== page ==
I enjoy teaching at both the undergraduate and graduate levels, and involving students in my research projects. I have been honored with two teaching awards, one at the university level for my work preparing preservice literacy teachers, and a second award at the departmental level for my work with graduate students in the area of qualitative research methodology. In 2004, I was awarded the University of Georgia’s College of Education Alumni Lifetime Achievement Award, and in December of 2007 I was named the University of Minnesota’s Guy Bond Chair in Reading. Listed below are selected publications and courses I teach, representing the range of my interests and expertise.

Selected courses taught

  • CI 5434—Professional Development and Evolving Practice in K-12 Reading (a course in the K-12 Reading Licensure Program)
  • CI 8148—Conducting Qualitative Studies in Educational Contexts
  • CI 8470—The Role of Motivation in Engaged Reading and Writing

Selected Publications

  1. Dillon, D. R., O’Brien, D. G., Sato, M., & Kelly, C. M. (November 2010). Professional development and teacher education for reading instruction. In M. L. Kamil, P. D. Pearson, E. B. Moje, & P. Afflerbach (Eds.),Handbook of reading research ( Vol. 4, pp. 629-659). Mahwah, N.J: Lawrence Erlbaum Publishers.

  2. Dillon, D.R., O'Brien, D. G., Kato, K., Scharber, C., Kelly, C., Beaton, A., Biggs, B. (2009). The design and validation of a motivating large-scale accessible reading comprehension assessment for students with disabilities Fifty-eighth yearbook of the national reading conference (pp. 277-293). Milwaukee, WI: The National Reading Conference.

  3. Thurlow, M. L., Laitusis, C. C., Dillon, D. R., Cook, L. L., Moen, R. E., Abedi, J., & O’Brien, D. G. (2009). Accessibility principles for reading assessments. Minneapolis, MN: National Accessible Reading Assessment Projects. Available on the World Wide Web at U.S. Department of Education (2006). Individuals with Disabilities Education. Developed by the National Accessible Reading Assessment Projects under grants H324F040001, H324F040002, and R324A060034 from the U.S. Department of Education, Institute of Education Sciences, National Center for Special Education Research.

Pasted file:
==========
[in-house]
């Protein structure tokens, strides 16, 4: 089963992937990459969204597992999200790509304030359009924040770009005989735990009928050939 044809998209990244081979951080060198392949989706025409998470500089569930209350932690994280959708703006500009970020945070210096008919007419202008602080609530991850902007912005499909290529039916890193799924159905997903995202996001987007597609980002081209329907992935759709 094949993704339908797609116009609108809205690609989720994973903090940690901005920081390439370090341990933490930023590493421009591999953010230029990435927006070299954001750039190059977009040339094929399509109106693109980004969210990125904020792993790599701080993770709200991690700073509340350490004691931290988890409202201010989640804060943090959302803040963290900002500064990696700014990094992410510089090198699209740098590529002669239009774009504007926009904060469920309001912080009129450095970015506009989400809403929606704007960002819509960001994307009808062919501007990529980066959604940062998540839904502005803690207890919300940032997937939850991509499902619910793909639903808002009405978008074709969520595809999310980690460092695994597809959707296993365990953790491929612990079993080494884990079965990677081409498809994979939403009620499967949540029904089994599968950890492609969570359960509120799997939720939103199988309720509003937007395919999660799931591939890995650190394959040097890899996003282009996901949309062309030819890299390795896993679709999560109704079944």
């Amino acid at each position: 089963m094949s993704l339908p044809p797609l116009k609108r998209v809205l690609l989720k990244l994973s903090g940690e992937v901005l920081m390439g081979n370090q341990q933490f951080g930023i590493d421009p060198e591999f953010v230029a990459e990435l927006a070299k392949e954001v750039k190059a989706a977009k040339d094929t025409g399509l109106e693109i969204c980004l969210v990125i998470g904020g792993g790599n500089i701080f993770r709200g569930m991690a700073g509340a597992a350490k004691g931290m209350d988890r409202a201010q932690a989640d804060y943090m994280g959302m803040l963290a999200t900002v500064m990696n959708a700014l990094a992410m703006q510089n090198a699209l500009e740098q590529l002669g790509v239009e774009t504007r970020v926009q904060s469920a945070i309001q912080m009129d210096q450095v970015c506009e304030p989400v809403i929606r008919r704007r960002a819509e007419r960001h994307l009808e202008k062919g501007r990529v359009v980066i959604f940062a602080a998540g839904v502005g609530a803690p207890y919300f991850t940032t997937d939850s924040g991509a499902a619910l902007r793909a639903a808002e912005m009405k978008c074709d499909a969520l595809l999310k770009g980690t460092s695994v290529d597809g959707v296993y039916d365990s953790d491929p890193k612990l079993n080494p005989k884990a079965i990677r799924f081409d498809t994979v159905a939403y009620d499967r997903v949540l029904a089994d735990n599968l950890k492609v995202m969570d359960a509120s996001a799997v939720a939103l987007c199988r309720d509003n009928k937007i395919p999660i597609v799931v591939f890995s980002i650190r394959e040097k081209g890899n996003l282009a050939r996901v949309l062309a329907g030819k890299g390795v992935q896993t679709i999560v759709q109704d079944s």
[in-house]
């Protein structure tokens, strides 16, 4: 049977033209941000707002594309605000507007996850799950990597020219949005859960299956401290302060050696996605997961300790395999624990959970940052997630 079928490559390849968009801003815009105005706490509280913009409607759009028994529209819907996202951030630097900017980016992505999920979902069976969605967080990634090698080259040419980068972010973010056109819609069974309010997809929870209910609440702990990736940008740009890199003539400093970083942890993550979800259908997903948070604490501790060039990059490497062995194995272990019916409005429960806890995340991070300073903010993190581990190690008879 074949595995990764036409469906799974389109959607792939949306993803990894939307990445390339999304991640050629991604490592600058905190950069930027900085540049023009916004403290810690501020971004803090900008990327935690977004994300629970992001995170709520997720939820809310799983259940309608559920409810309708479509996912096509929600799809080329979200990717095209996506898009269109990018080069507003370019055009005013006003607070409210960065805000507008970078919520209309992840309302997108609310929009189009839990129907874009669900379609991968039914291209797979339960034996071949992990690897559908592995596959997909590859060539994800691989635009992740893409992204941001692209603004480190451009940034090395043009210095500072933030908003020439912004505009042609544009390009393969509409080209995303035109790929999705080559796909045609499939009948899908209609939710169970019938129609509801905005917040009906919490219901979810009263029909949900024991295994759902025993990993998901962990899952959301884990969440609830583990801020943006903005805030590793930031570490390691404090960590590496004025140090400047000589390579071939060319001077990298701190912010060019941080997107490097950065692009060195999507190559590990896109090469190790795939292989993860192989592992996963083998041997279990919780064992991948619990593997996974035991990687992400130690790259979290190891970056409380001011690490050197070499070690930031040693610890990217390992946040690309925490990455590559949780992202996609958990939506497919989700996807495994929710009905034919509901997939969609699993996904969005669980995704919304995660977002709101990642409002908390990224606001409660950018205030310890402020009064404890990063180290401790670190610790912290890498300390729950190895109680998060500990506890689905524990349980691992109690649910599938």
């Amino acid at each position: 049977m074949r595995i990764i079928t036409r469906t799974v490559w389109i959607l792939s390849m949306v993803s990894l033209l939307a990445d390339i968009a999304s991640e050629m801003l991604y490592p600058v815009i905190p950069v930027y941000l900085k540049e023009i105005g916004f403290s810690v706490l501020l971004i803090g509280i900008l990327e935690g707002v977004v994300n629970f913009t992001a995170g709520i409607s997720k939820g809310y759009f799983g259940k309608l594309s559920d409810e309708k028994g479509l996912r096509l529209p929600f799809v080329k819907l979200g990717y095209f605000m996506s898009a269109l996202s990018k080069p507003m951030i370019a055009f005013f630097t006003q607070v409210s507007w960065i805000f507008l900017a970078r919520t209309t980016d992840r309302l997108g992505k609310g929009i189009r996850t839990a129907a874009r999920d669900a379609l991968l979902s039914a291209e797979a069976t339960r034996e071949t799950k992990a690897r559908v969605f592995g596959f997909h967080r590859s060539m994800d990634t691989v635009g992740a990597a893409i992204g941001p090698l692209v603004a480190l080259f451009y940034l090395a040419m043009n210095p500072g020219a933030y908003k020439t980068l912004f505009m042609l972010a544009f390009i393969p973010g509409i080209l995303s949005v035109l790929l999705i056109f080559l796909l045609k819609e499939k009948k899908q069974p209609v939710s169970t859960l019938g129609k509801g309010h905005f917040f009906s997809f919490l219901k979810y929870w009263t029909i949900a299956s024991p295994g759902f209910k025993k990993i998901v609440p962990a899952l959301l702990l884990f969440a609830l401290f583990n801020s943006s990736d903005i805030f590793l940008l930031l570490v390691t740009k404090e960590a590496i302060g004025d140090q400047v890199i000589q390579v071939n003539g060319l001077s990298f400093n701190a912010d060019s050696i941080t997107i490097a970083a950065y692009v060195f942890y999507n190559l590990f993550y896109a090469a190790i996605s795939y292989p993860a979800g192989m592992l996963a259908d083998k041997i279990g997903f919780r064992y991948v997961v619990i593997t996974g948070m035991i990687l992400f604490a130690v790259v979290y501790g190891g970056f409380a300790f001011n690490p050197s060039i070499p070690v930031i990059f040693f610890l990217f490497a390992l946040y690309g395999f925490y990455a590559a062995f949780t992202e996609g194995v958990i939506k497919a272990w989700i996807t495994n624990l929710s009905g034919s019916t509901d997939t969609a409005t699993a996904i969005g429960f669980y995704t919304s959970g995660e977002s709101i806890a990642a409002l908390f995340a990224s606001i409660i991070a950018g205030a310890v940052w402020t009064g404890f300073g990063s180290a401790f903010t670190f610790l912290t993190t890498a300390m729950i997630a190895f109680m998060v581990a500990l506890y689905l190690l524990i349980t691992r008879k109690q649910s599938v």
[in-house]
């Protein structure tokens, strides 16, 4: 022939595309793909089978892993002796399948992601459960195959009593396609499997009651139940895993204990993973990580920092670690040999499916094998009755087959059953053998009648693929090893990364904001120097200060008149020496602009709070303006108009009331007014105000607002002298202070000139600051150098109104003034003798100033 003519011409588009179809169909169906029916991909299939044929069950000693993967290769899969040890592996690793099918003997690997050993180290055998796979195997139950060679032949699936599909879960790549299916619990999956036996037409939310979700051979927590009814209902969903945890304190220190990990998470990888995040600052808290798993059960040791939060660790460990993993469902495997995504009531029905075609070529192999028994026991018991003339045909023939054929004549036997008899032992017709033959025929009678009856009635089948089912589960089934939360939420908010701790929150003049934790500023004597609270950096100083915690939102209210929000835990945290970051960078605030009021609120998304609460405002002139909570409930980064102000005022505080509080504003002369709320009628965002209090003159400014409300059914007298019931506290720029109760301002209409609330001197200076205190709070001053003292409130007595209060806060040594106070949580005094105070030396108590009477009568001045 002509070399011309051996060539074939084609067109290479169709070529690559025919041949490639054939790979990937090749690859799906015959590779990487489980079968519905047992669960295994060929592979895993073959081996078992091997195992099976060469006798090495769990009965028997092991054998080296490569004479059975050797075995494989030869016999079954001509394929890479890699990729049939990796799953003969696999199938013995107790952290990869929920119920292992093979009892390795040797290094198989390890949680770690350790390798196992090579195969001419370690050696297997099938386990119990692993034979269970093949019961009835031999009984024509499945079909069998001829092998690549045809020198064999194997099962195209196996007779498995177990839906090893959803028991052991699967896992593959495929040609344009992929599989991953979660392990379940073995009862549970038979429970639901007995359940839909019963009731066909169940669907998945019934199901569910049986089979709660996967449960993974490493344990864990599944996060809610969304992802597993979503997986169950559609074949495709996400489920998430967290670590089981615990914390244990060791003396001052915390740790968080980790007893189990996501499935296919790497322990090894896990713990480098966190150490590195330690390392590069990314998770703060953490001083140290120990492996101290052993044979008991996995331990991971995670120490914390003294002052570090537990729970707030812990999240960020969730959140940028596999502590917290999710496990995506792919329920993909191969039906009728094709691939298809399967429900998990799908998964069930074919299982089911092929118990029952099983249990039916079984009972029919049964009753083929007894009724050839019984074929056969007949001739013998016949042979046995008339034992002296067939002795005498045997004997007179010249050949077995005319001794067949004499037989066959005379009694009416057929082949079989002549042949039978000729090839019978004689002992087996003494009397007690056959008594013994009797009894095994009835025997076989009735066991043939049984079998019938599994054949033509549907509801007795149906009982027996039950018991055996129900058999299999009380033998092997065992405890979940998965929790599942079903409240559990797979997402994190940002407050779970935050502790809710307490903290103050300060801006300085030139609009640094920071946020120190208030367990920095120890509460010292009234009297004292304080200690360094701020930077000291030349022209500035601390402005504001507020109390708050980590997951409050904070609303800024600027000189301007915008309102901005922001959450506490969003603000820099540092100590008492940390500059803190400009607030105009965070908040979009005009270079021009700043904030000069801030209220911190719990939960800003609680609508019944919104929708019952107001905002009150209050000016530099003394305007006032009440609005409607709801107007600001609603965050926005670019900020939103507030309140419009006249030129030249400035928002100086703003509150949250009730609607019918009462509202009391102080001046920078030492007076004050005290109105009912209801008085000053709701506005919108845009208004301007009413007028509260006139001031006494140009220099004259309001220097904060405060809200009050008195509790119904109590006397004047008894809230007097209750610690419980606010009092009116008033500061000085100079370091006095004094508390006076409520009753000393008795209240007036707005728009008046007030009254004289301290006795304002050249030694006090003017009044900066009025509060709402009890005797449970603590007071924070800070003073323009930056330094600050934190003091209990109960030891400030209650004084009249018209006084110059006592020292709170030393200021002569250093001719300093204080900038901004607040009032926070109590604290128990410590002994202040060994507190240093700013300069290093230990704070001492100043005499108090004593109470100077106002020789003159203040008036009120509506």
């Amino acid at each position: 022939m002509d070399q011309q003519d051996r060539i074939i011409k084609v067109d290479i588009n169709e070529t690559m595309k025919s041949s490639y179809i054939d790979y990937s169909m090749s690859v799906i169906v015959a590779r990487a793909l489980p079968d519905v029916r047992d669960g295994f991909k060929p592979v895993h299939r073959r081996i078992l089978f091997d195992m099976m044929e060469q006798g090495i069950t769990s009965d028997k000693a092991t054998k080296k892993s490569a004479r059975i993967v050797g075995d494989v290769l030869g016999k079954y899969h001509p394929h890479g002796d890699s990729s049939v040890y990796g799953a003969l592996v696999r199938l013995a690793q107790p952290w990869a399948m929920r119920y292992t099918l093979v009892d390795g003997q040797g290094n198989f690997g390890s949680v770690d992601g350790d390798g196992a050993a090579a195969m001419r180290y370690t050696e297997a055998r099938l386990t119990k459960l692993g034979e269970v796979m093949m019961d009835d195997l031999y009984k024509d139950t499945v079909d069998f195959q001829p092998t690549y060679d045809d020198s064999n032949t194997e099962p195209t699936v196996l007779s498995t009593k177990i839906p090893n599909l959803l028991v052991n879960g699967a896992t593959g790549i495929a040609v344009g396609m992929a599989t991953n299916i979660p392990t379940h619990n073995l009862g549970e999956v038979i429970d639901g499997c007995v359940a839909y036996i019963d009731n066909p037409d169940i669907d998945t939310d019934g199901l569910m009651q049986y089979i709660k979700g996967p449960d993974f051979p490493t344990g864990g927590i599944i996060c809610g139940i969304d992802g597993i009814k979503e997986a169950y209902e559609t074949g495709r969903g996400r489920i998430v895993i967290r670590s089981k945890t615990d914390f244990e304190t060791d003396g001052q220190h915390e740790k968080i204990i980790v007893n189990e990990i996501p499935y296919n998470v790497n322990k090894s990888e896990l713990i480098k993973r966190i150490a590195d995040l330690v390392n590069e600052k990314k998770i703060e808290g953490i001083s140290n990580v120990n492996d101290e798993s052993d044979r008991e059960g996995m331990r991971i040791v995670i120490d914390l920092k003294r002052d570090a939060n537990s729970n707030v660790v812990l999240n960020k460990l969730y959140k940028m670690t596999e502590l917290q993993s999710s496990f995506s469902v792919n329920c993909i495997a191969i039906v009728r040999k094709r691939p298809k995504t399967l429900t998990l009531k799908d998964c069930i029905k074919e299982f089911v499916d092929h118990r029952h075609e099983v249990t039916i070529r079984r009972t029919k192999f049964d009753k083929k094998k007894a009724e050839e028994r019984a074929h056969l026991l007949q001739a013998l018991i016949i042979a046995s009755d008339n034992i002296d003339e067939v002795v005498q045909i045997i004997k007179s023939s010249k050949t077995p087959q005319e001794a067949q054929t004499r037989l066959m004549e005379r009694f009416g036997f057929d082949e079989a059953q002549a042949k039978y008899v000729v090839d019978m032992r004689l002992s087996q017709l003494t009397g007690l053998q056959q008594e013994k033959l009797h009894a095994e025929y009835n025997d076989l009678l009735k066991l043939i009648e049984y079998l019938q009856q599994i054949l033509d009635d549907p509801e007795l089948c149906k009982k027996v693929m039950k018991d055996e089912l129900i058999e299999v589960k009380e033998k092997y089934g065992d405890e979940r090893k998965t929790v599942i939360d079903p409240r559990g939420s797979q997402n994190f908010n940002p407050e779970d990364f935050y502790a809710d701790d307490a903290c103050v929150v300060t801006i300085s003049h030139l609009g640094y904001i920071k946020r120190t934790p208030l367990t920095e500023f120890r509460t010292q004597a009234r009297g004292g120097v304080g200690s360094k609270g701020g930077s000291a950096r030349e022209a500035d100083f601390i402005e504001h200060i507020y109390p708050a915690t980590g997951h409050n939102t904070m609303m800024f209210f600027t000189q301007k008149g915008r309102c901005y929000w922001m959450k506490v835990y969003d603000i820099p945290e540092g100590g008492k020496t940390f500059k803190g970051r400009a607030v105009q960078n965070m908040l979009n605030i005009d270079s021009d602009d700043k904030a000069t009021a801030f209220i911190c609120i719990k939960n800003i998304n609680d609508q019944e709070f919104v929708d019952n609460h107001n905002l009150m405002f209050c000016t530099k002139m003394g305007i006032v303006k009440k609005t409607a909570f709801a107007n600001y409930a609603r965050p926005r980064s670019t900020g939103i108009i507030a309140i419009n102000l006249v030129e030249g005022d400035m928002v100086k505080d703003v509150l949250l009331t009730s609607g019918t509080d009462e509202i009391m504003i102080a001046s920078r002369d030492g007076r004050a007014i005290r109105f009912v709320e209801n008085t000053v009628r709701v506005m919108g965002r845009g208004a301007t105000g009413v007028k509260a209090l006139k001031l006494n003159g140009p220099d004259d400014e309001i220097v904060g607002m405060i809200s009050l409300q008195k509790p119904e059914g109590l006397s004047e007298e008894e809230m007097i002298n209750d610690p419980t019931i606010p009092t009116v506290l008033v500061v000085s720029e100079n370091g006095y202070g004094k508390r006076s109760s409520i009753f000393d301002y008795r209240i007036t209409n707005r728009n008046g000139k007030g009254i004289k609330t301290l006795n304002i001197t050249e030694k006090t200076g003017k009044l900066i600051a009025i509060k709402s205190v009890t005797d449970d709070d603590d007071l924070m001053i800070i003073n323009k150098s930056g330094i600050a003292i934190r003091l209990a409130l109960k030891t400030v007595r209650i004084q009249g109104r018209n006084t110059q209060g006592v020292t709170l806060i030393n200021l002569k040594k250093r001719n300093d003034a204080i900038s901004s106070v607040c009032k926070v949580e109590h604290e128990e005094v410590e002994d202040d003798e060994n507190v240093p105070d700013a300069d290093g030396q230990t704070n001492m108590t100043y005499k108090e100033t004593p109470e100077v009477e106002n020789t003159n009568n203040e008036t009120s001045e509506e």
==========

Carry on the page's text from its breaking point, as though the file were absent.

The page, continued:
4. O’Brien, D. G. & Dillon, D. R. (2008). The role of motivation in engaged reading of adolescents. In K. Hinchman & H. Sheridan-Thomas (Eds.), Best Practices in Adolescent Literacy Instruction (78-96). New York, NY: Guilford.

  5. Dillon, D. R. (March 30, 2007). Minnesota Reads: An opportunity to strengthen literacy teacher preparation. Report and documents written for a meeting of all Minnesota higher education reading professors. University of Minnesota, Curriculum and Instruction Department.

  6. Vagle, M. D., Dillon, D. R., Davison-Jenkins, J. LaDuca, B., & Olson, V. (2006). Redesigning literacy preservice education at four institutions: A three-year collaborative project. Fifty-fifth yearbook of the national reading conference (pp. 324-340 ). Milwaukee, WI: The National Reading Conference.

  7. Moje, E. B., & Dillon, D. R. (2006). Adolescent identities as mediated by science classroom discourse communities. In D. E. Alvermann, K. A. Hinchman, D. W. Moore, S. F. Phelps, & D. R. Waff (Eds.),Reconceptualizing adolescent literacy, 2nd edition (pp. 85-106). Mahwah, New Jersey: Erlbaum.

  8. Dillon, D. R. (2005). There and back again: Qualitative research in literacy education. Reading Research Quarterly, 40, 106-110.

  9. Dillon, D. R., O'Brien, D. G., & Heilman, E. (2004). Literacy research in the next millennium: From paradigms to pragmatism and practicality. In R. Ruddell & K. Unrau (Eds.), Theoretical models and processes of reading, 5th edition. Newark, DE: International Reading Association. [Reprinted from Reading Research Quarterly]

  10. Dillon, D. R. (2003). In leaving no child behind have we forsaken individual learners, teachers, schools, and communities? Yearbook of the national reading conference (pp.1-31). Milwaukee, WI: The National Reading Conference.